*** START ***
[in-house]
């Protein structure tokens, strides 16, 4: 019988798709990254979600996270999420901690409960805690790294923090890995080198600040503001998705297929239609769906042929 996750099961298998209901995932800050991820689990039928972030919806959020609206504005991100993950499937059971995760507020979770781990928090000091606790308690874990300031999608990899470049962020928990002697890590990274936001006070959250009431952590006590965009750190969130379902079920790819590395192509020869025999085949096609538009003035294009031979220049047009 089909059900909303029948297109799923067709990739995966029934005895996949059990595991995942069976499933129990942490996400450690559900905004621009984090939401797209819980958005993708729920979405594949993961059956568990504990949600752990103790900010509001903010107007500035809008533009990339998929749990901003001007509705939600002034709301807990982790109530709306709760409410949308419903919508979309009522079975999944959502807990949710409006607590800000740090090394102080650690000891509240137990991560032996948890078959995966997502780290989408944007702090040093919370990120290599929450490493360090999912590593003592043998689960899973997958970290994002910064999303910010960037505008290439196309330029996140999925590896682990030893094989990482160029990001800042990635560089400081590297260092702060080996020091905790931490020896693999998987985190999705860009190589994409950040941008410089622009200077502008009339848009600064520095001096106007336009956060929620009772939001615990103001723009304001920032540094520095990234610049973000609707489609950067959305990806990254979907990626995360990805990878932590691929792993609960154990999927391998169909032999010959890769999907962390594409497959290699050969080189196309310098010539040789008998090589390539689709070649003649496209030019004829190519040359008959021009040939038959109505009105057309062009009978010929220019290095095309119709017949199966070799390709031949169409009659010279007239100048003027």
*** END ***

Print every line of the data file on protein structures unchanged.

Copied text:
[in-house]
């Protein structure tokens, strides 16, 4: 019988798709990254979600996270999420901690409960805690790294923090890995080198600040503001998705297929239609769906042929 996750099961298998209901995932800050991820689990039928972030919806959020609206504005991100993950499937059971995760507020979770781990928090000091606790308690874990300031999608990899470049962020928990002697890590990274936001006070959250009431952590006590965009750190969130379902079920790819590395192509020869025999085949096609538009003035294009031979220049047009 089909059900909303029948297109799923067709990739995966029934005895996949059990595991995942069976499933129990942490996400450690559900905004621009984090939401797209819980958005993708729920979405594949993961059956568990504990949600752990103790900010509001903010107007500035809008533009990339998929749990901003001007509705939600002034709301807990982790109530709306709760409410949308419903919508979309009522079975999944959502807990949710409006607590800000740090090394102080650690000891509240137990991560032996948890078959995966997502780290989408944007702090040093919370990120290599929450490493360090999912590593003592043998689960899973997958970290994002910064999303910010960037505008290439196309330029996140999925590896682990030893094989990482160029990001800042990635560089400081590297260092702060080996020091905790931490020896693999998987985190999705860009190589994409950040941008410089622009200077502008009339848009600064520095001096106007336009956060929620009772939001615990103001723009304001920032540094520095990234610049973000609707489609950067959305990806990254979907990626995360990805990878932590691929792993609960154990999927391998169909032999010959890769999907962390594409497959290699050969080189196309310098010539040789008998090589390539689709070649003649496209030019004829190519040359008959021009040939038959109505009105057309062009009978010929220019290095095309119709017949199966070799390709031949169409009659010279007239100048003027």